3 Lessons I Wish I Could Teach My Younger Self on College Graduation Day

The day I graduated from college, I had no idea what the rest of my life would look like. Some of my friends knew where they were going — to jobs in big cities or houses in the suburbs with their boyfriends — but I knew I wasn’t ready for either of those things. It was exciting, and it was terrifying.

Fast-forward eight years, though, and if I were to do it all over, there isn’t much I’d change. I’ve learned from my mistakes, and I wouldn’t trade in my experiences for anything. But there are still some things I would’ve liked to tell my younger self. Unfortunately, I don’t have a time machine, but hopefully these three lessons can provide some perspective, no matter where you are on your own journey.

1. Travel Far and Wide

Explore as much as you can. Don’t worry about new clothes or a fancy car; spend your money on plane tickets. You won’t regret it. After all, you might never again have the opportunity to travel as much as you do in your 20s. In addition to being fun and exhilarating, it’ll also be one of the most educational experiences of your life.

You’ll learn to tolerate people who are different from you. You’ll develop gratitude for what you have and patience for what you don’t. You’ll make friends on many continents. And perhaps most importantly, you’ll learn about yourself and your place in the world: your strengths, weaknesses, likes, and dislikes.

2. Respect Yourself

You may be young, but you deserve as much respect as anyone else on this planet — and that respect starts with you.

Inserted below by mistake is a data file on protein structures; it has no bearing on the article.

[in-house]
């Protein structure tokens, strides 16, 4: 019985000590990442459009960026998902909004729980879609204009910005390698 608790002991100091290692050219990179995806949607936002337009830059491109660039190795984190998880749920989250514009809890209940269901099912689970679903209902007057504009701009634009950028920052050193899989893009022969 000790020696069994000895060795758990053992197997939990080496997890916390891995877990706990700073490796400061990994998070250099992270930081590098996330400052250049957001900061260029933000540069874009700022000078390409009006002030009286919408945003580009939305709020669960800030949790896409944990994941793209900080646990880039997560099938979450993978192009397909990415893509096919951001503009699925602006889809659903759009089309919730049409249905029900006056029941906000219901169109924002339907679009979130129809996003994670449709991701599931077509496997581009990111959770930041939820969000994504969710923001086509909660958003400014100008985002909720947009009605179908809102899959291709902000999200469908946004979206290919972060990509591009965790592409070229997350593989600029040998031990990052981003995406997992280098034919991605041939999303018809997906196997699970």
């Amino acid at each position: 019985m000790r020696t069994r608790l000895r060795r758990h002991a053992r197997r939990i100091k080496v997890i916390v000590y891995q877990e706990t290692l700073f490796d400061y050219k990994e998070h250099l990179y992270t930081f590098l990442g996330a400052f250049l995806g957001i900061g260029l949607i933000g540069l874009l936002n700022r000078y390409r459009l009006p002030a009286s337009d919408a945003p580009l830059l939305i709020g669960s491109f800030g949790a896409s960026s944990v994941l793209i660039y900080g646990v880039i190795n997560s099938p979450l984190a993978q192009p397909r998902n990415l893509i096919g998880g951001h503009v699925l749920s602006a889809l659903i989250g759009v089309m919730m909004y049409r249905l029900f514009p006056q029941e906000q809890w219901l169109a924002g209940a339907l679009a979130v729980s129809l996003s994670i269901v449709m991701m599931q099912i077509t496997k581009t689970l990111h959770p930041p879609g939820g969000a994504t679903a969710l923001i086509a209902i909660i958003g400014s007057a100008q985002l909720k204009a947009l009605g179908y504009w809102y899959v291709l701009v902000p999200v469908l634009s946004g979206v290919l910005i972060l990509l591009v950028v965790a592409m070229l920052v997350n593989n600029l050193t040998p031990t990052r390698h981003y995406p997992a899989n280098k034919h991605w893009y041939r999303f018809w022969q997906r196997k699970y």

Don’t stay with significant others who don’t treat you right. Trust me: You’ll find one who does.

Don’t drink to fit in. If you want to stay sober one night, one week, or one year, do it. Your true friends love you regardless of whether you have a drink in your hand (plus, it’ll save you a ton of money!).

Don’t be afraid to ask for what you want. Though this applies to all areas of life, it especially holds true when it comes to jobs. Negotiate your pay when you’re getting hired, ask for a raise if you feel you deserve one, and don’t take on more work than you should.

3. Start Investing Now

I know, I know; I sound like a super-boring old person. But seriously, start investing now. Thanks to the power of compound interest, you only have to invest $25 per week to retire well. If you wait until you’re 30, you’ll need to invest three times as much, and you’ll still end up with less money.

The more you invest now, the less you’ll worry in the years to come. And when you think about it, $25 per week is nothing. It’s the equivalent of a tame night out at the bar or one meal with your friends. So create an automatic withdrawal out of your checking account, and start saving for the future.

Following my advice might take some extra effort, but don’t stress too much about the small stuff. The most important thing I’ve learned is that it’ll all work out in the end.

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